Of course not. Bats couldn’t speak.

Coming back to life after death was surprisingly common in the superhero community. Sometimes there was a Lazarus Pit involved, sometimes it was magic, sometimes it was some weird time travelling gig that went haywire. Either ways, it wasn’t the fact that Jason Todd had risen from the dead that was most disturbing about the man. It was the fact that one day, his eyes had simply opened again.

No explanation. No lead. Not even a theory.

Out of all the heroes, Jason Todd was far from the most remarkable. Prior to his death, he had been a sidekick and not even a particularly good one. He had been a Robin; a soldier without superpowers, without a destiny or a fated arch-enemy. He had been Jason Todd, street kid, son of a small time criminal and a junkie. He hadn’t even died in an extraordinary way - just a crowbar beating and an explosion.

But one day, he had opened his eyes again.

No one looked at Green Arrow or Superman the way they looked at Jason. It was human nature to fear the unknown and as far as unknown went, Jason took the crown. He had the reputation of being unpredictable and his rise from the grave only added to his mystery. Him being alive unsettled others, he knew.

He could hear them ask silently: Why him? Was he hiding any powers? Did he make a contract with a demon? Is he even really Jason Todd? What does he know about his death? About his life?

Nothing. The answer was nothing.

Jason wasn’t hiding anything, and he had known as much about his own resurrection as G'Nort did. He had never actively tried to look for the reason of his continued existence - there had been something gnawing at his mind whenever his thoughts had strayed to the topic. He had a feeling the answer would pull a Schrodinger; that the second they opened the box, it would be dead, but as long as it was hidden, there was still hope. Besides, he didn’t mind much not knowing, he wasn’t the type to sweat the small details.

He did, however, find out by accident. And unfortunately, he had been right not to look into it.

Knowing you were alive because of a glitch in the Universe didn’t do much for self-esteem. At least, before, he could pretend some higher power had given half a fuck about him, but as it turned out, it was all a big mistake. His death had been a mistake - oops, the Joker wasn’t supposed to do that - his survival had been a mistake - a side effect of shattering reality - his anger had been a mistake - let’s dip him into the Lazarus Pit and see, shall we? - Well, to be honest, Jason was used to being a mistake. His mother hadn’t intended to become pregnant, Batman hadn’t intended to raise such a violent kid to be Robin, the Joker hadn’t intended to create a super villain, hell, Jason hadn’t intended to mess up so much and so many times.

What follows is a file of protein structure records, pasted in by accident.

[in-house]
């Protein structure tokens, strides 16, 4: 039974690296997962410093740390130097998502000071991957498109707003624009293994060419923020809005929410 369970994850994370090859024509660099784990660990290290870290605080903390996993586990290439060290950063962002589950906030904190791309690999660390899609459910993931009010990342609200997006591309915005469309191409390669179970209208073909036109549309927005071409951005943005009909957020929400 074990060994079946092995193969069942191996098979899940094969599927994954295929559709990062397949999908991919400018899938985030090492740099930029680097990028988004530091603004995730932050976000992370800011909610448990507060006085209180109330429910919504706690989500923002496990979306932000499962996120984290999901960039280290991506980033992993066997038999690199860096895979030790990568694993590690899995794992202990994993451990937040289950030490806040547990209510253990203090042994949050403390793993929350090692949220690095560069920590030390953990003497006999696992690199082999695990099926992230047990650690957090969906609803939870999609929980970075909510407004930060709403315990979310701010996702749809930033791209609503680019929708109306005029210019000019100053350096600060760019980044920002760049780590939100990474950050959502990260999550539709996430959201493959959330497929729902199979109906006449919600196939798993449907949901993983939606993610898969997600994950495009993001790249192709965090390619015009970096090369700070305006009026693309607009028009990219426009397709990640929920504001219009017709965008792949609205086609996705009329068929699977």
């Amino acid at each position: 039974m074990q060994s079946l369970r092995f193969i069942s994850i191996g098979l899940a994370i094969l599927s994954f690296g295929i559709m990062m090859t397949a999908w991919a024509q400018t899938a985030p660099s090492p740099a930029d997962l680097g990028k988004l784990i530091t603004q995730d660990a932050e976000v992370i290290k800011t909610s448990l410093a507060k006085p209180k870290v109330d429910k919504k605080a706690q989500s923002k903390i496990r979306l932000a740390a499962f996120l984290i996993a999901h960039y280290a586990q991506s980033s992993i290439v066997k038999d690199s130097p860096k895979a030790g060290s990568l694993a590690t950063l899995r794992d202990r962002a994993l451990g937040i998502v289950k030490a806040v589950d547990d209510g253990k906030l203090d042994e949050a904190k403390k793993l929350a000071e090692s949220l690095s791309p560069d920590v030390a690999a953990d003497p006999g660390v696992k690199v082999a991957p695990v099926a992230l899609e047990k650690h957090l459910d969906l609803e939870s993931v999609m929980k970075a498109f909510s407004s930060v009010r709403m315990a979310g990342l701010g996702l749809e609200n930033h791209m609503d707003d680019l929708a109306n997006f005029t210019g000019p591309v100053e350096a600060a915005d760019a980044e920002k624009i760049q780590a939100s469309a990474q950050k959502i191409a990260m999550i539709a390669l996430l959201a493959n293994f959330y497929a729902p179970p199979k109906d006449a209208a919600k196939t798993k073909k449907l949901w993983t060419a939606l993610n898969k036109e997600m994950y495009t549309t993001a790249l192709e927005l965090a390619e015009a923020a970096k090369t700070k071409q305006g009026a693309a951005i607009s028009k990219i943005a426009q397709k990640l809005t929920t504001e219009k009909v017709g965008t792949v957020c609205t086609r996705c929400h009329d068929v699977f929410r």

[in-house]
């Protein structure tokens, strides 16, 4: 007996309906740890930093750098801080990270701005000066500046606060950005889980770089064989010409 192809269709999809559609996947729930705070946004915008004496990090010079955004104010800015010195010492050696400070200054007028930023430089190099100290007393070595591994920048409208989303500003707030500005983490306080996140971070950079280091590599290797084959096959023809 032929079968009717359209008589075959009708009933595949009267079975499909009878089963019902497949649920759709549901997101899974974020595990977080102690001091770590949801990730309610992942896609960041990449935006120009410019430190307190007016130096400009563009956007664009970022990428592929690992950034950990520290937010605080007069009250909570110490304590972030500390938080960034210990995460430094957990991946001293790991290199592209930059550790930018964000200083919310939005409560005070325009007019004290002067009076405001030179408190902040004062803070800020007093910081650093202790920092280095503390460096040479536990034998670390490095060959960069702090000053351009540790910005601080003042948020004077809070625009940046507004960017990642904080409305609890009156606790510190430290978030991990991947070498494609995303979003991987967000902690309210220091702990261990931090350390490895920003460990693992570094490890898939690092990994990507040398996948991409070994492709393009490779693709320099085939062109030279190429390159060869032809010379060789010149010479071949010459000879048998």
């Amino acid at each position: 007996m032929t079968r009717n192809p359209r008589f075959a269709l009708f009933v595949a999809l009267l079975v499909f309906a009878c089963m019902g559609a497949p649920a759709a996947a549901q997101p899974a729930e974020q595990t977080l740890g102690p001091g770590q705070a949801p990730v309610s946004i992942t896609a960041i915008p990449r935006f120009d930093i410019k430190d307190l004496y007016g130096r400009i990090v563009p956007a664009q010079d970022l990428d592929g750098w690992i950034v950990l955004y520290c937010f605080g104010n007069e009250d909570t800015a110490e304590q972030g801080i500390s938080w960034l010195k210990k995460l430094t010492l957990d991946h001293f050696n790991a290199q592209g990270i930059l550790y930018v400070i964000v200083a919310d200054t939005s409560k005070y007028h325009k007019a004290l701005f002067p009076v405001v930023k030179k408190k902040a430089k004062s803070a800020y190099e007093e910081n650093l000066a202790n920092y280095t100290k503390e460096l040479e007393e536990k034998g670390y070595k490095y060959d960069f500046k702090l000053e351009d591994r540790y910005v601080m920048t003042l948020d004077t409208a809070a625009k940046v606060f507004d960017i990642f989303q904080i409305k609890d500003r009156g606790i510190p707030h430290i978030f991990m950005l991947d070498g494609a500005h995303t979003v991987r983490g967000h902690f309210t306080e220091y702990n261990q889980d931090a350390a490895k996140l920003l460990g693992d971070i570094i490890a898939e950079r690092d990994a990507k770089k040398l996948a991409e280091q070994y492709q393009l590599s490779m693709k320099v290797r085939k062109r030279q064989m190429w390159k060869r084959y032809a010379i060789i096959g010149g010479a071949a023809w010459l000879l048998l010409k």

But despite all the messing up and his usual devil may care attitude, that one revelation had rattled him more than he had thought he would, and he just couldn’t understand why. It just didn’t make sense. His resurrection had always been one of the last thing on his mind before - so why was it at its forefront now? Why did the answer to a question he hadn’t even cared about weighted so much on his heart?

Upon realising Jason wasn’t likely to answer his question, the commissioner broached another subject, “You chose a hell of a time to come back to Gotham.”

“I’m guessing it’s true then,” Jason concluded, “the Bat is dead.”

Gordon didn’t answer, or perhaps he couldn’t. It was hard to tell with how many close calls Bruce had had over the years. Yet the Bat was unmistakably absent these days, and an impostor was playing Bruce Wayne.

“The gangs are stirring,” Jason continued, “I heard there have been a few riots already.”

“We can deal with it,” Gordon told him, with him a warning look. You better not be thinking about getting involved, young man, he seemed to say. “you’re going to have to sit tight though. Gotham’s about to go through a rough patch.”

“Wouldn't be Gotham otherwise,” Jason muttered.

“Go home, kid,” Gordon advised, “you look tired.”

“Yeah, I should,” Jason agreed, walking towards the staircase and receiving a curious look from the commissioner. He stopped before he made it to the door though, and turned around for some last minute words, “You know, you shouldn’t sell yourself short, commish. You may never have been Batman, but it’s no secret that you’ve always been Gotham’s first hero.”

And then he was gone.

Go home. Where was home even these days?

He’d give Gotham another go. And if that didn’t pan out… Then maybe it was time for Jason to find another nest. He’d given up on Bruce, he could give up on Gotham. He was tired of feeling displaced.

 

Two week ago

 

Batman was dead.

Cassandra had seen Oracle, Nightwing and Robin — well, not Robin-Robin anymore, but her Robin — break at the news. It wasn’t the tears that had given them away. It was how Nightwing sometimes checked the shadows, how Robin had to stop himself mid-sentence to avoid adding “Right, Batman?” at the end, how Oracle deflated when she realised no one was there to take the final word from her during brainstorming sessions. It was the glances, the shoulders slumping, the sighs, the biting of the lips, and Alfred.